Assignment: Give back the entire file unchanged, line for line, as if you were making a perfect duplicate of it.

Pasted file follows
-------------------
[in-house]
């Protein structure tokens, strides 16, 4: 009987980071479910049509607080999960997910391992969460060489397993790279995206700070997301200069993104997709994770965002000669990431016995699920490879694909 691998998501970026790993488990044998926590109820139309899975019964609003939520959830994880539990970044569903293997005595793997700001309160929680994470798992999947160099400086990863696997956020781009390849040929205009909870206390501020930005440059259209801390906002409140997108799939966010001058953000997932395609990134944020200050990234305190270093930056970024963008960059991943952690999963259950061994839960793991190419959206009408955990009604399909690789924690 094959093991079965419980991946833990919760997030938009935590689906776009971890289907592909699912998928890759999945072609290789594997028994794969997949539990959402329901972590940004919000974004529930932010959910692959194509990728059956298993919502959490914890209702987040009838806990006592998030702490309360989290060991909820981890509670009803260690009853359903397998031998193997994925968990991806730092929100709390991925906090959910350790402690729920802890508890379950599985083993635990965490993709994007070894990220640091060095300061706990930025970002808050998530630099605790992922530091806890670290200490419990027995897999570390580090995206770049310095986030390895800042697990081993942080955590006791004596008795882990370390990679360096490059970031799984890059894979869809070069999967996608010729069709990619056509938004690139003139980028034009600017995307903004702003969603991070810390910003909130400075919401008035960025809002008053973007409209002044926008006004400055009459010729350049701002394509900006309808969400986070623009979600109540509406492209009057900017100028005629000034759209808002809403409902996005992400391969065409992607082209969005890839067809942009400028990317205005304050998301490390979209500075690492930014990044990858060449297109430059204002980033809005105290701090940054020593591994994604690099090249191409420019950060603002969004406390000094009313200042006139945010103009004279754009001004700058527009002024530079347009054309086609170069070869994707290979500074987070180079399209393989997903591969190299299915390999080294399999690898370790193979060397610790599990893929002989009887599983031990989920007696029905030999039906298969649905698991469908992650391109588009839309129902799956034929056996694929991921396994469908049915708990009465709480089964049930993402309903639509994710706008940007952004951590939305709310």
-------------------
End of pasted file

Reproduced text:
[in-house]
């Protein structure tokens, strides 16, 4: 009987980071479910049509607080999960997910391992969460060489397993790279995206700070997301200069993104997709994770965002000669990431016995699920490879694909 691998998501970026790993488990044998926590109820139309899975019964609003939520959830994880539990970044569903293997005595793997700001309160929680994470798992999947160099400086990863696997956020781009390849040929205009909870206390501020930005440059259209801390906002409140997108799939966010001058953000997932395609990134944020200050990234305190270093930056970024963008960059991943952690999963259950061994839960793991190419959206009408955990009604399909690789924690 094959093991079965419980991946833990919760997030938009935590689906776009971890289907592909699912998928890759999945072609290789594997028994794969997949539990959402329901972590940004919000974004529930932010959910692959194509990728059956298993919502959490914890209702987040009838806990006592998030702490309360989290060991909820981890509670009803260690009853359903397998031998193997994925968990991806730092929100709390991925906090959910350790402690729920802890508890379950599985083993635990965490993709994007070894990220640091060095300061706990930025970002808050998530630099605790992922530091806890670290200490419990027995897999570390580090995206770049310095986030390895800042697990081993942080955590006791004596008795882990370390990679360096490059970031799984890059894979869809070069999967996608010729069709990619056509938004690139003139980028034009600017995307903004702003969603991070810390910003909130400075919401008035960025809002008053973007409209002044926008006004400055009459010729350049701002394509900006309808969400986070623009979600109540509406492209009057900017100028005629000034759209808002809403409902996005992400391969065409992607082209969005890839067809942009400028990317205005304050998301490390979209500075690492930014990044990858060449297109430059204002980033809005105290701090940054020593591994994604690099090249191409420019950060603002969004406390000094009313200042006139945010103009004279754009001004700058527009002024530079347009054309086609170069070869994707290979500074987070180079399209393989997903591969190299299915390999080294399999690898370790193979060397610790599990893929002989009887599983031990989920007696029905030999039906298969649905698991469908992650391109588009839309129902799956034929056996694929991921396994469908049915708990009465709480089964049930993402309903639509994710706008940007952004951590939305709310």